BOSTON — Take a trip with Sugar Cane and Sugar Beet, cheery cartoon characters in a coloring book.
Sugar Cane, tall and lean, is a proud fellow. “Hello,” he says, “We make food with lots of vitamins and minerals taste good!” Sugar Beet, his short, stubby companion, reminds kids to watch their portion sizes but still likes indulgences. “Eat this,” he suggests, standing besides a small bowl of ice cream.
The book, produced by the Sugar Association, suggests other ways to get the sweet stuff into kids: sprinkle sugar on carrots and peas, for instance, or add it to fruit salad and vegetables.
“Because it’s all-natural, you can consume it with confidence,” the Sugar Association says.
Sugar is natural, indeed. But whether the trade group should be hawking it at an assembly of the nation’s dietitians — as it did here at a conference this month — has become a point of contention.
The event in question is the annual Food and Nutrition Conference and Expo, and it is a veritable feast of food-related promotion. But the event is also made possible by vast sums of money from companies and trade groups, in some cases reinforcing the perception that “Big Food” brands are corrupting the guidance provided to millions of Americans every year.
Over the years, the group hosting the event, the Academy of Nutrition and Dietetics, has exacerbated those concerns.
Among the academy’s missteps: the paid endorsement of Kraft singles; the acceptance of soda company money to underwrite meetings; and a high-profile role as safe haven for corporate-sponsored food research.
In the aftermath of bad publicity, the academy has been seeking an ethics upgrade, vetting potential sponsors more closely and calling on presenters to provide a fuller picture of scientific data when it comes to nutrition.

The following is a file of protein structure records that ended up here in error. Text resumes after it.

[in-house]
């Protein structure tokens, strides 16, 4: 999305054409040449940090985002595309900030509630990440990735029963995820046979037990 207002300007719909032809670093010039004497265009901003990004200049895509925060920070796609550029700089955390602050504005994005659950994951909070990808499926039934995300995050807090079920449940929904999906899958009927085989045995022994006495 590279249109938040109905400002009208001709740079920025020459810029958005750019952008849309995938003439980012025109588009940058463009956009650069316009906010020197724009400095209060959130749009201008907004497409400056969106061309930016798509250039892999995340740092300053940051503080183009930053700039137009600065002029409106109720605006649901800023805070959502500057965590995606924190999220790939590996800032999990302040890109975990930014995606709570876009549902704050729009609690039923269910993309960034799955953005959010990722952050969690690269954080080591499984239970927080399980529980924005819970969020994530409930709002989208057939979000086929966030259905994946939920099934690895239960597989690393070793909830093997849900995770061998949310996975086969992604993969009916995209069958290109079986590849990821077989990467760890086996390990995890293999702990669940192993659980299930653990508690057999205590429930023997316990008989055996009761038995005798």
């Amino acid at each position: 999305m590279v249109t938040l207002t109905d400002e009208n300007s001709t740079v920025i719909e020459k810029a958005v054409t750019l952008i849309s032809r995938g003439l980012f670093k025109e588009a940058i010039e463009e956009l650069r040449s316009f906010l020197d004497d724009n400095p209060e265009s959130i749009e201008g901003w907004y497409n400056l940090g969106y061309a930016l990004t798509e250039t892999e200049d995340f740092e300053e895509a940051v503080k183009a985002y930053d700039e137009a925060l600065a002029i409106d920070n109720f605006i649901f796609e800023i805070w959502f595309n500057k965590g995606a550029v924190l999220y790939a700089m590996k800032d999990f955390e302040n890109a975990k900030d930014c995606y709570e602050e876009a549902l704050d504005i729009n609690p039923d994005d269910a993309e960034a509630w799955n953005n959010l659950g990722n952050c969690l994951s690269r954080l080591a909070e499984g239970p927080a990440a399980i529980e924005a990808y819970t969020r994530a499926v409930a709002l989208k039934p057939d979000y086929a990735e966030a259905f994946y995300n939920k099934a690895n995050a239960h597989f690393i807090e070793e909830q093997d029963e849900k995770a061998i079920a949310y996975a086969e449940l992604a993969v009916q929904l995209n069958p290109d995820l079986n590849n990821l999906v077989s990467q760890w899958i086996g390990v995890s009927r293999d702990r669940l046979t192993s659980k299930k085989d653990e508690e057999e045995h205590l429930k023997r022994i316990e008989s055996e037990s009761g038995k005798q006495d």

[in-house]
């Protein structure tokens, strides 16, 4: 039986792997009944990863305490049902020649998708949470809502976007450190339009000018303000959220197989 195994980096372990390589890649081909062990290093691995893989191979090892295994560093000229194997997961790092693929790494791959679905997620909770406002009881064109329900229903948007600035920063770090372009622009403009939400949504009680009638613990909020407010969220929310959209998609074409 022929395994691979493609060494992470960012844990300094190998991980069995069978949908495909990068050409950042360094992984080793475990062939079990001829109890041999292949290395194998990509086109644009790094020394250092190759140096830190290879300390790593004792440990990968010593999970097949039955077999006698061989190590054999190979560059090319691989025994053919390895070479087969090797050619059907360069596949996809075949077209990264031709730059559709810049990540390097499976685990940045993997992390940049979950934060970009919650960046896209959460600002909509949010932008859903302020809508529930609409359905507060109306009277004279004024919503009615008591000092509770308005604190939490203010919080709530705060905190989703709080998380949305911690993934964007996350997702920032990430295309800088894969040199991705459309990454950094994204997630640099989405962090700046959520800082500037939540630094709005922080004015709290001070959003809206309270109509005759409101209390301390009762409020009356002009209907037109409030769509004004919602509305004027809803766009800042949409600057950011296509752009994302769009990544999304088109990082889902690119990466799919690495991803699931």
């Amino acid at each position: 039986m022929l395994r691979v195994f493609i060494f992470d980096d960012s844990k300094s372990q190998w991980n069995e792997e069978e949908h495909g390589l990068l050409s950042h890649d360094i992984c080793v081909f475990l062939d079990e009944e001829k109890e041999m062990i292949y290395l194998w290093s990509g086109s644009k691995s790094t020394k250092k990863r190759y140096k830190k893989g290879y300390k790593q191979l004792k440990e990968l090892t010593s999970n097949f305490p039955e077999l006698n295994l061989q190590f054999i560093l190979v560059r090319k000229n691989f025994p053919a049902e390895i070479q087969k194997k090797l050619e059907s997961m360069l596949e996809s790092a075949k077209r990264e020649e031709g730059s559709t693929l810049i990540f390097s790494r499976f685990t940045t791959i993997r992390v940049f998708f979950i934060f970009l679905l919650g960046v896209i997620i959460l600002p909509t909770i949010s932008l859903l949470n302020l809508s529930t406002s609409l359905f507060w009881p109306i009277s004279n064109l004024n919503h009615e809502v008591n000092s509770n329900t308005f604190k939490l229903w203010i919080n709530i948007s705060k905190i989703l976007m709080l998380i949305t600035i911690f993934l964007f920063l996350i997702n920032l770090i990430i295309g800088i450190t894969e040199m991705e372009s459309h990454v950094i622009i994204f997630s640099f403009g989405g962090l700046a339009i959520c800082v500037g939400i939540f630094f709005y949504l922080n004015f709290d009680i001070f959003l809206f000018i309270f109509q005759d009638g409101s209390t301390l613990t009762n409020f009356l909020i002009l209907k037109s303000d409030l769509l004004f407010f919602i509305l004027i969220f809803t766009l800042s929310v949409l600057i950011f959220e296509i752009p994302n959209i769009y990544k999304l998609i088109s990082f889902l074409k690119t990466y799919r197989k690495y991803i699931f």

But balancing the need to polish the group’s image with an equally strong need for money is not easy.
“There’s been so much criticism of the relationship between industry and the societies,” said Katherine Tucker, a nutrition professor at University of Massachusetts, Lowell, who also taught for many years at Tufts University. “I think everybody is really taking a careful look at it and trying to reduce the appearance of conflict of interest.”
Tucker is editor in chief of the journal Advances in Nutrition, which is published by the academy’s academic counterpart, the American Society for Nutrition. She said the reality is that nutrition research relies on the food industry’s payments — more so than scientists in other fields rely on private companies.
“The people who are interested in funding us are the food companies,” said Tucker, who has accepted money from Kraft and other agribusinesses. “We have to be careful not to let them lead where the research is going. Industry funding is helpful, but it’s also important for our society to be seen as independent scientists.”
At this four-day conference, independence is not the main dish.
The event has long been a significant source of income for the academy. It features workshops and other presentations in which dietitians and other experts learn about the latest on food science and disease prevention, as well as an enormous exhibition hall, where purveyors push everything from soup (Campbell’s) to nuts (California walnuts, Georgia pecans).
Dairy farmers offer photo opportunities alongside a giant cow. An oversized avocado mascot wanders an exhibition hall. Dietitians line up for free Subway sandwiches, candy, yogurt, sodas, and countless combinations of smoothies.
Representatives of the high-fructose corn syrup industry hand out green pens with yellow stalks of corn on top and studies touting the wholesomeness of the product.
It is an enormous event.
“We are a very powerful group,” said Lucille Beseler, president of the Academy of Nutrition and Dietetics. “We are the influencers.”
Beseler said she isn’t worried about the influence of food companies.
“I just know that our members know the difference between marketing hype and what is the science-evidence base,” she said. “We leave it to them to look at food products and decide, is the science what the companies say it is?”